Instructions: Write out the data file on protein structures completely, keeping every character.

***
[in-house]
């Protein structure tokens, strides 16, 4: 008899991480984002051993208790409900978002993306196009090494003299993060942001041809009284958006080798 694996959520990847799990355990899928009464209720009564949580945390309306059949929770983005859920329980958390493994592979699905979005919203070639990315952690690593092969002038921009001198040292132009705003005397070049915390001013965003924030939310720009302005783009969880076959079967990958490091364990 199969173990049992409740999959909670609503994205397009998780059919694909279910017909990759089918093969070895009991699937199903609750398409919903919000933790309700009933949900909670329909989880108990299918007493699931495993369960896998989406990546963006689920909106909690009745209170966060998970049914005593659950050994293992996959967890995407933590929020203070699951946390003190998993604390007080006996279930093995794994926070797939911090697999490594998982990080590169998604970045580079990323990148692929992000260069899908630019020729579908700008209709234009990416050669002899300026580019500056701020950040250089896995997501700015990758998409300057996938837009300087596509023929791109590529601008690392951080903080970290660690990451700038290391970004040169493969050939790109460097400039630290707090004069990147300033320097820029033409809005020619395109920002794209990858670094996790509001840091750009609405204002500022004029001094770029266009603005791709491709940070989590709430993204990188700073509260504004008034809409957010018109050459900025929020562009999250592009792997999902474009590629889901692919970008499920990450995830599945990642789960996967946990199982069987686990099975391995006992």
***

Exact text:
[in-house]
């Protein structure tokens, strides 16, 4: 008899991480984002051993208790409900978002993306196009090494003299993060942001041809009284958006080798 694996959520990847799990355990899928009464209720009564949580945390309306059949929770983005859920329980958390493994592979699905979005919203070639990315952690690593092969002038921009001198040292132009705003005397070049915390001013965003924030939310720009302005783009969880076959079967990958490091364990 199969173990049992409740999959909670609503994205397009998780059919694909279910017909990759089918093969070895009991699937199903609750398409919903919000933790309700009933949900909670329909989880108990299918007493699931495993369960896998989406990546963006689920909106909690009745209170966060998970049914005593659950050994293992996959967890995407933590929020203070699951946390003190998993604390007080006996279930093995794994926070797939911090697999490594998982990080590169998604970045580079990323990148692929992000260069899908630019020729579908700008209709234009990416050669002899300026580019500056701020950040250089896995997501700015990758998409300057996938837009300087596509023929791109590529601008690392951080903080970290660690990451700038290391970004040169493969050939790109460097400039630290707090004069990147300033320097820029033409809005020619395109920002794209990858670094996790509001840091750009609405204002500022004029001094770029266009603005791709491709940070989590709430993204990188700073509260504004008034809409957010018109050459900025929020562009999250592009792997999902474009590629889901692919970008499920990450995830599945990642789960996967946990199982069987686990099975391995006992």